Lawrence Kohlberg, a cognitive-developmental psychologist and a close follower of Jean Piaget, proposed a three-level, six-stage theory of moral reasoning development. Piaget's theory on moral reasoning development had only two stages. According to Dr. Thomas Lickona, Kohlberg's stages of moral reasoning development begin at preschool age and continue into adulthood.
Piaget's Levels of Moral Reasoning
Piaget's theory on moral reasoning categorized development into two levels. The first level, says W.C. Crain in "Theories of Development," is found in children younger than 10 or 11 years of age. These children view rules as fixed. They believe that the rules are handed down by an authority figure and cannot be changed. In level two, the older children view rules as changeable. Older children begin to see moral reasoning as interactions between people.
Kohlberg's First Level: Pre-Conventional Moral Reasoning
The first stage in Kohlberg's level one is the obedience and punishment stage. This first level of moral development often is seen in preschool, most elementary and some junior high school students, say T.M. McDevitt and J.E. Ormrod, authors of "Kohlberg's Three Levels and Six Stages of Moral Reasoning." In this stage, McDevitt and Ormrod say children "obey rules only if established by more powerful individuals."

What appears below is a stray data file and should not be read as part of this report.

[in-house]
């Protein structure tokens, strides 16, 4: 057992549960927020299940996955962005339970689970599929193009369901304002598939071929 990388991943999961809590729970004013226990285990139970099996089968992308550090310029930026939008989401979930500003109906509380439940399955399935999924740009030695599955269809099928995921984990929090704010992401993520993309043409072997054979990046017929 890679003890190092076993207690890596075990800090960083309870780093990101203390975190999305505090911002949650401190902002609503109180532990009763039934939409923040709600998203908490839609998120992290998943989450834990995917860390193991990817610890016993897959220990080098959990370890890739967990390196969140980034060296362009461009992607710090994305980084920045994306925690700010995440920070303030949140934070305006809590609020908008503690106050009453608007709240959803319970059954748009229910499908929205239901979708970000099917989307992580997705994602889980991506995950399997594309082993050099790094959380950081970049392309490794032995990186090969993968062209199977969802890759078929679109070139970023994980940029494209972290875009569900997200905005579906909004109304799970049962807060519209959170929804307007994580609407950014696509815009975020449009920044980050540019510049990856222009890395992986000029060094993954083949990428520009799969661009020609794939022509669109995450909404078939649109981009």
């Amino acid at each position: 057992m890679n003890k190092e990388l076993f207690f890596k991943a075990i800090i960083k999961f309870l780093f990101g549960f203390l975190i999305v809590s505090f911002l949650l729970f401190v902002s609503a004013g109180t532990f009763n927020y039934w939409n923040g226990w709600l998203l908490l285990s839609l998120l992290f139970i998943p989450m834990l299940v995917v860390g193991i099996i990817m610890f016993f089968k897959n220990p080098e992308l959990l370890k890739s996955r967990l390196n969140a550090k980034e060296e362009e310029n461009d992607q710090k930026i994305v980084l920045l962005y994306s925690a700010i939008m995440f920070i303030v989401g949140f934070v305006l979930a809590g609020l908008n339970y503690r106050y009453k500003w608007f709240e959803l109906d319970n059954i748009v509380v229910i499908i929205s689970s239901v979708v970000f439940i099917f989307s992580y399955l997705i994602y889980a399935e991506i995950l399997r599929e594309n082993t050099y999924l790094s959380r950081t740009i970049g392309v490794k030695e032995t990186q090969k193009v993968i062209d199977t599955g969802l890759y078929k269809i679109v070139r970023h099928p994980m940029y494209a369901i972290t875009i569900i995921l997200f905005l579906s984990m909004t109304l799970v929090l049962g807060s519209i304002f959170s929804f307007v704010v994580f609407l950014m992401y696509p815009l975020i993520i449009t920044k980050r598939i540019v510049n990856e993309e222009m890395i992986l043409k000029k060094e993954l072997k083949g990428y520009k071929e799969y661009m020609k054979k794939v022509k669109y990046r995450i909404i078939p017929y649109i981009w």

In the second stage of pre-conventional moral reasoning development, identified as individualism and exchange, individuals realize that people have differing viewpoints. People in this stage of moral reasoning development see actions as an exchange for favors.
Kohlberg's Second Level: Conventional Moral Reasoning
McDevitt and Ormond identify the second level of moral reasoning, or conventional morality, as occurring in some elementary children, some junior high school students and many high school students. In stage three, called good interpersonal relationships, people behave in a way to live up to the expectations of others, says Crain. The completion of Kohlberg's stage three is similar to Piaget's transition to his second level of moral reasoning development.
In stage four, maintaining the social order, people look to society for making decisions on right and wrong. Rules are necessary to keep order in society.
Kohlberg's Third Level: Post-Conventional Moral Reasoning
The third level of moral reasoning development, according to McDevitt and Ormrod, is seldom seen before individuals reach college age. In stage five of moral reasoning development, labeled social contract and individual rights, individuals seek to keep society running smoothly, yet people also recognize that rules can and will be changed.
The sixth and final stage of moral reasoning development, called universal principles, is rarely seen, even in adults. According to McDevitt and Ormrod, people in this stage of development, "answer to a strong inner conscience and willingly disobey laws that violate their own ethical principals." In this stage, according to Crain, justice is defined. Kohlberg's idea of justice utilized ideas from great philosophers such as Kant and Rawls. In stage six, when a person makes a moral decision, it is important to look at the situation from another's viewpoint.
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